It is December now and I am already missing the plums from this summer. Then I happened upon this recipe (source of the recipe) … a dish with pork baked in prune sauce! I really like to prepare meats with fruits and the prunes work nicely with the pork here. Oh and that savory aroma of the prunes cooking with the shallots!!! … I decided that I will be making this recipe for Christmas Eve. I believe it would be perfect for this busy night. It can be marinated ahead of time and then just has to be cooked on the 24th … and after eating this dish I might have visions of sugar plums dancing in my head…
I really like simple meals that have an interesting flavor and this dish does just that. The pork is first marinated in a mustardy sauce and further baked in a savory plum sauce to perfection. The moist pork works nicely with the sweet prunes along with pungent spices and results in a unique sweet and savory flavor. Of course, it needs to be served with some nice wine or grape drink.
I made a few minor changes to the original recipe. I added a little red hot pepper, of course it is optional but for me, some spiciness was missing. I felt that the sweet pork along with the sweet sauce needed a touch of spiciness to balance the dish out. Not sure if it is authentic but this was more to satisfy my personal taste.
Also, I served this dish with brussel sprouts in addition to the potatoes that the recipe already calls for. I served brussel sprouts but any other bitter green leafy vegetable like kale, lettuce would work well. Also, the recipe calls for 2 cups of chicken stock. You can do half white wine and half chicken stock if you wish.
If you can’t find tenderloin or just don’t want to spend so much money, sirloin is a nice alternative. Sirloin, a different part of the pork is not as tender, will require longer cooking time and more cooking liquid. (I cooked it for 15 minutes longer and added an extra 1/4 cup of chicken stock). Honestly, they both taste nice though. Of course, if you want to impress your guests, or just treat yourself to something special, the tenderloin is more superior in flavor so go for the tenderloin!
A few words about the pork. It is sweet and salty. According to Ancient Chinese Medicine, pork is great for the fall and the winter as it is moistening. In fact, pork is moistening for the lungs, kidneys, and the spleen-pancreas. In Europe, it is a popular meat during the cold months especially during Christmas time.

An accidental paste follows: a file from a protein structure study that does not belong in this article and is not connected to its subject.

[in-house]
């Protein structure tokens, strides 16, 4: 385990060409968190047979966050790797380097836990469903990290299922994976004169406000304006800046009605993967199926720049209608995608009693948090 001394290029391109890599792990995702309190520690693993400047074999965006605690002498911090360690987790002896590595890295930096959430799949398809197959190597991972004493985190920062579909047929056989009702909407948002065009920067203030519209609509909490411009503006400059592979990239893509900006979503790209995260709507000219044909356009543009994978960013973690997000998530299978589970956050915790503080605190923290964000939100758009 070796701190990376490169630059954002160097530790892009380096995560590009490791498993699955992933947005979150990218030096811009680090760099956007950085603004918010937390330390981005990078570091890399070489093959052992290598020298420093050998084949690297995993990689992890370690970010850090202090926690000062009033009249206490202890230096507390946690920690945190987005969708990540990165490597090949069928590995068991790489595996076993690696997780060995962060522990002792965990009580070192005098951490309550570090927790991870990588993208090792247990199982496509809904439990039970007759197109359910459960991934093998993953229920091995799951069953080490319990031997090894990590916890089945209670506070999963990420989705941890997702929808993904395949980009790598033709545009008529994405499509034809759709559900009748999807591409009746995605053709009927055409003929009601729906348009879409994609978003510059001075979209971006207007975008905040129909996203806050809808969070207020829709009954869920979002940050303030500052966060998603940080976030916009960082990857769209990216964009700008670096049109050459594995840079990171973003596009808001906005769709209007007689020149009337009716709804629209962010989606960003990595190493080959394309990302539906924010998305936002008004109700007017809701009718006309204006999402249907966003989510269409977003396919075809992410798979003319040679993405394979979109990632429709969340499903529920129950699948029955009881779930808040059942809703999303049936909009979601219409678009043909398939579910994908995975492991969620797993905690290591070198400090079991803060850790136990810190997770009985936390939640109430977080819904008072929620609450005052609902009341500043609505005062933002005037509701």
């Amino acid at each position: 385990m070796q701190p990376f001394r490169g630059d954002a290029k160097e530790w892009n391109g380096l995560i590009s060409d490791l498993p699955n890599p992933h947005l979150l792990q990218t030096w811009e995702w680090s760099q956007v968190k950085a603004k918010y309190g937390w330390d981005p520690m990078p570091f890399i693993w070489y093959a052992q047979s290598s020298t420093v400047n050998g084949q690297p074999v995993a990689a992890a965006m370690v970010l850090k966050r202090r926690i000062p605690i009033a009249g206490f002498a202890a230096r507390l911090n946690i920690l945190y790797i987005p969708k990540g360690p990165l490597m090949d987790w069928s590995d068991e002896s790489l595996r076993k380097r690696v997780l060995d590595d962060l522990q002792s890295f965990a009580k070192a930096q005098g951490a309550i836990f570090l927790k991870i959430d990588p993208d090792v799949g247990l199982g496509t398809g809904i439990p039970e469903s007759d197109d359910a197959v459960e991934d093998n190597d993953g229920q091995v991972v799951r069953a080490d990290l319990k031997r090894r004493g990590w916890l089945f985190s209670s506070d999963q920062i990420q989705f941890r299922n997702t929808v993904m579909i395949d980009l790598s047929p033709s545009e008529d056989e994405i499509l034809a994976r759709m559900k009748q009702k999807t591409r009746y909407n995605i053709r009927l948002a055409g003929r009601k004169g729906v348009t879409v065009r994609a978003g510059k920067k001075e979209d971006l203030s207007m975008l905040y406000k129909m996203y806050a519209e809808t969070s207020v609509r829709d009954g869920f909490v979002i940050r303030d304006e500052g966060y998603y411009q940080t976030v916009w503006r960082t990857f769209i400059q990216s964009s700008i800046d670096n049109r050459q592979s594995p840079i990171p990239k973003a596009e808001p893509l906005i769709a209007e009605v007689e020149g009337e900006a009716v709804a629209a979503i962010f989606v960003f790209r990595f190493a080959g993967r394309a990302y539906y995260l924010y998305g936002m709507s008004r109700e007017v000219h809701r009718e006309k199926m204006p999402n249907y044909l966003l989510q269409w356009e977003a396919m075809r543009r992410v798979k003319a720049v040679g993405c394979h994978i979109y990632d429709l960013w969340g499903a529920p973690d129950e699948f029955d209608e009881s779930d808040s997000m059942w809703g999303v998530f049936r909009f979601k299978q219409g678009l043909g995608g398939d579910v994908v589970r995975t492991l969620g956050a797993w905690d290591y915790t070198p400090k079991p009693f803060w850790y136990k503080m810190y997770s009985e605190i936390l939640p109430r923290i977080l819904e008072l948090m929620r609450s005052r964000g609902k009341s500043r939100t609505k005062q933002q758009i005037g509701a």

1 pork tenderloin (approx. 1.25 pounds) or sirloin
2 TBSP brown sugar
1 TBSP Dijon mustard
4 tsp extra virgin olive oil, divided
2 cloves of garlic, minced + 4 whole cloves, peeled and slightly smashed
1 tsp fresh thyme, chopped (or 1/2 tsp dry)
1/2 tsp salt
1/4 tsp pepper
10 dried plums (prunes), chopped in half
2 smaller shallots or 1 bigger one, peeled and thinly chopped
2 cups chicken or pork broth or 1 cup of chicken/pork stock and 1 cup of white wine
1 TBSP red wine vinegar
Marinade: In a small bowl mix sugar, dijon mustard, 2 tsp olive oil, thyme, sale, pepper and 2 cloves of garlic. Put the mixture on the tenderloin, evenly spreading it all over the pork. You can put the pork in a zip lock bag or a marinating dish with a lid. Let it marinate in the refrigerator for 4-6 hours.
Preheat the oven to 375 F (190C). Take the pork mixture out of the fridge and let it come to room temperature.
Prune sauce: In a pan with oven proof handles, gently heat 2 tsp of olive oil, add shallots and stir. Cook until it start becoming soft and you can smell its aroma – about 5 minutes. Add the garlic, the chopped prunes and stir … Now if I may,
I would like to invite you to stop for a few seconds and smell the aroma of the shallots, the garlic and the prunes, it is amazing … after 1 minute add the chicken stock, vinegar and hot pepper (optional). Cook for 5-10 minutes.
Place the pork in the middle of the pan. Put the pan into the pre-heated oven for 15 minutes. Cook for an additional 20-25 minutes basting 2-3 times or until the meat is 160F.
When meat’s temperature reached 160F, take the pan out of the oven and cover. Let it rest here for 10 minutes before you start slicing them.
Serve sliced with potatoes, brussel sprouts and some wine. Drizzle the sauce on the top.
- Paul Pitchford: Healing with Whole Foods